Silicon Valley: Supreme Court "Doesn't Know Jack"
Editorial or news? I get mixed signals when I read SiliconValley.com's analysis of today's MGM vs Grokster decision. You'd think the author of that blog, John Paczkowski, had an interest in staying on the good side of the VC community or something.
Agreed, the study is decidedly non-alarmist in tone, and does conclude that the impact of file sharing on the music industry is unclear. However, it appears the Court ruled that just knowing about noninfringing uses of P2P wasn't enough to offset actively encouraging people to steal files. Lots of us - Grokster, Streamcast and Paczkowski included - knew what kind of reputation Napster had. So after Napster went down, why did some marketing genius at Grokster decided to promote the service as a Napster alternative?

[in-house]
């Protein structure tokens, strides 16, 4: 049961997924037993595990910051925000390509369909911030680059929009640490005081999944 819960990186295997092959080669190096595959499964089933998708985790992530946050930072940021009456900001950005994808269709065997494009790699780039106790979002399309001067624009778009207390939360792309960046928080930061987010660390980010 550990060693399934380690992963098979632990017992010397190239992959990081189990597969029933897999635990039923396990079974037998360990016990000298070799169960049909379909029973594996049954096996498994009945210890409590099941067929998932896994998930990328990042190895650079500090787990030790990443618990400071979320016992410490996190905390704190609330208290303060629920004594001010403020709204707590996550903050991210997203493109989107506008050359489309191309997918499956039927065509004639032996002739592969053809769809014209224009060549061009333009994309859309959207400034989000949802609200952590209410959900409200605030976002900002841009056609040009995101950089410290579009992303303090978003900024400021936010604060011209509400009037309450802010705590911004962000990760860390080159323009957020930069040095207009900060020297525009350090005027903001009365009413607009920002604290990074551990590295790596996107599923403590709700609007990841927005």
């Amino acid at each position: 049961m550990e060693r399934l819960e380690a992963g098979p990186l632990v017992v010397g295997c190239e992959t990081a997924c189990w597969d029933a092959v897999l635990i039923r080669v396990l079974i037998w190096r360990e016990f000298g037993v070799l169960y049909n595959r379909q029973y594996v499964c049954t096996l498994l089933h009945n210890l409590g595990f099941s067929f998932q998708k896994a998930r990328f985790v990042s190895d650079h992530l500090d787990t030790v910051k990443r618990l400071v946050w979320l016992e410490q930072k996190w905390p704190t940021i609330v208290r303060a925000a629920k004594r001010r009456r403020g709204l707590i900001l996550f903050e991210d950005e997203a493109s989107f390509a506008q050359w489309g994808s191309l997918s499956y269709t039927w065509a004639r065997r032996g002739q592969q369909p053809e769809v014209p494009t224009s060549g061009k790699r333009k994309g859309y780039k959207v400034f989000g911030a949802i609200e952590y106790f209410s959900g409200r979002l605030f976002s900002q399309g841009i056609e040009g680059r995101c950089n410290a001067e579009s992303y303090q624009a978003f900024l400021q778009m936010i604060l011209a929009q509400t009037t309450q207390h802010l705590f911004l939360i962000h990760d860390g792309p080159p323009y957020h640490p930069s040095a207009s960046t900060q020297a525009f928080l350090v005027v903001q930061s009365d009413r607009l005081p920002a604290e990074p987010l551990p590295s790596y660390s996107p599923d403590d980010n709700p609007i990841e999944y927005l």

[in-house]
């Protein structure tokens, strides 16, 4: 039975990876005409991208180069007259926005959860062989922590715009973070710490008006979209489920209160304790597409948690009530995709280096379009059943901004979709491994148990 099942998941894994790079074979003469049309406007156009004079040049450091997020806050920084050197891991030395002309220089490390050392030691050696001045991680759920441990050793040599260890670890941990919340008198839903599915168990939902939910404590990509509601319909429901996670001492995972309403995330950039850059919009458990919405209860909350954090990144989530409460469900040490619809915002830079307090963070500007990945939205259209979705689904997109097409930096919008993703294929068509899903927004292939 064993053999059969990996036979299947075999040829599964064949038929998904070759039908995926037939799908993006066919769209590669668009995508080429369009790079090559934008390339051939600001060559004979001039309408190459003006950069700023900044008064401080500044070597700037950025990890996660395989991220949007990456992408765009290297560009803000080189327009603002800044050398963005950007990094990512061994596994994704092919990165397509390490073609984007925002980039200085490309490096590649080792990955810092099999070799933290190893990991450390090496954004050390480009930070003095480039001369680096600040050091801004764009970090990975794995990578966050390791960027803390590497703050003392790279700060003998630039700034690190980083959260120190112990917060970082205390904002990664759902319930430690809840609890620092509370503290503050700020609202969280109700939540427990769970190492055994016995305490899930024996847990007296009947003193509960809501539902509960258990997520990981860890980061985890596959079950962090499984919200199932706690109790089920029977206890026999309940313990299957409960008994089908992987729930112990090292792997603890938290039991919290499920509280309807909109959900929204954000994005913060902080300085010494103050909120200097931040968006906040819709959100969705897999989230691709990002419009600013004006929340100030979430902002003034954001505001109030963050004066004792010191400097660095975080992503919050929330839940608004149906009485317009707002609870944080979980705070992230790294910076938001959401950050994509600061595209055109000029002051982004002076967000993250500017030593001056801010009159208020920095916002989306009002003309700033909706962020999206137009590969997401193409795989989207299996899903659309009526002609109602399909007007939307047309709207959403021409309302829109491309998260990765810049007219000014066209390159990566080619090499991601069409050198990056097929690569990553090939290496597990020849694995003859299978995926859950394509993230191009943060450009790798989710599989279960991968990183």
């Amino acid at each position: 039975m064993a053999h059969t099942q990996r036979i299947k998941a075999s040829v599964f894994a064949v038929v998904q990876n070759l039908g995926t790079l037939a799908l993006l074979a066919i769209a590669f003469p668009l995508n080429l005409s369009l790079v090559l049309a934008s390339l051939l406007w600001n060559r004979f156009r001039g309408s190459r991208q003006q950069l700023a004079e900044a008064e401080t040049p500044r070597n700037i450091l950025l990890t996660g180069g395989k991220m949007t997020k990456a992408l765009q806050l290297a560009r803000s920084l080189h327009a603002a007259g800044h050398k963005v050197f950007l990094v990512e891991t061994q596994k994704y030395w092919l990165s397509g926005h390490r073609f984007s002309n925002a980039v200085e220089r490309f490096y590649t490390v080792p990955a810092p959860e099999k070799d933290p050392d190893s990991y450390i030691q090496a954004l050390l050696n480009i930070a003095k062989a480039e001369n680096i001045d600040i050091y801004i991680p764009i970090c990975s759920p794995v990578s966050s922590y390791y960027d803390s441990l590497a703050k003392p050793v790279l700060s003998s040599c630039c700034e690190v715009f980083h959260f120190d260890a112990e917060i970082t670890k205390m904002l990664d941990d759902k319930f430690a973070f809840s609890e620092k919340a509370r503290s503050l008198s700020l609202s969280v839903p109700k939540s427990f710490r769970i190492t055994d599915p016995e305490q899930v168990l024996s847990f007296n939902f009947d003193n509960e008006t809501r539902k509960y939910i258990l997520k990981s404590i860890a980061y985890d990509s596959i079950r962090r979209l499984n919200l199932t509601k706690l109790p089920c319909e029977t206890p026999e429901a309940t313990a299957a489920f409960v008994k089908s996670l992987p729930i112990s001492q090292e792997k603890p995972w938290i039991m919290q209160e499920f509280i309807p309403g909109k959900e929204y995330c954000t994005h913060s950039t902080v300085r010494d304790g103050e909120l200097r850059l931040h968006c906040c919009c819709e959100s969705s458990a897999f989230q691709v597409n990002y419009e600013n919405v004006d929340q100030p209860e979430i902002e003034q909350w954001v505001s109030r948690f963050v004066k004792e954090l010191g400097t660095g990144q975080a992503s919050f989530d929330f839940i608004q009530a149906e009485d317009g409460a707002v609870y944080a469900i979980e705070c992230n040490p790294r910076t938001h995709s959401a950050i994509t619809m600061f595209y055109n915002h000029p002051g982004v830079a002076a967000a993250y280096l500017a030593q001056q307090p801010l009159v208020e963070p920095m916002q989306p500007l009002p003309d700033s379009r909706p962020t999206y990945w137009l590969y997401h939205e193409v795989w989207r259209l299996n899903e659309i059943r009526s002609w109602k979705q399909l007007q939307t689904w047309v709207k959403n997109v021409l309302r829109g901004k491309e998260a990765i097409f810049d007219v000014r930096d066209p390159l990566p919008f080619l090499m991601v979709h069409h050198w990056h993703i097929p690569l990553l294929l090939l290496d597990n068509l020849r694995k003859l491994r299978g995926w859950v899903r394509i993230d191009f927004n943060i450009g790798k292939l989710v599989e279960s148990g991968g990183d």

The American way of life includes an approach to English law that provides incentives for entrepreneurs. Paczkowski and I have won the genetic lottery, living in a time and place of tremendous opportunity. Value is created by understanding how many forces, including regulatory ire, factor in. You may be upset that the guys who manufacture air bags for autos basically won a license to mint money when laws to mandate air bags went into effect. But to someone's credit, someone saw a need, took some risk, and the rest is history.
Maybe I'm looking at this the wrong way. Maybe I should be egging authors like Paczkowski on, in hopes that more people will come to the wrong conclusion. I'm sure that's exactly what Shawn Fanning, Jordan Mendelson and Ron Conway are doing at this red hot moment.
Congratulations, guys. You learned, and you're in a far better place for all that.
Link: FTC P2P Study (Adobe Acrobat required)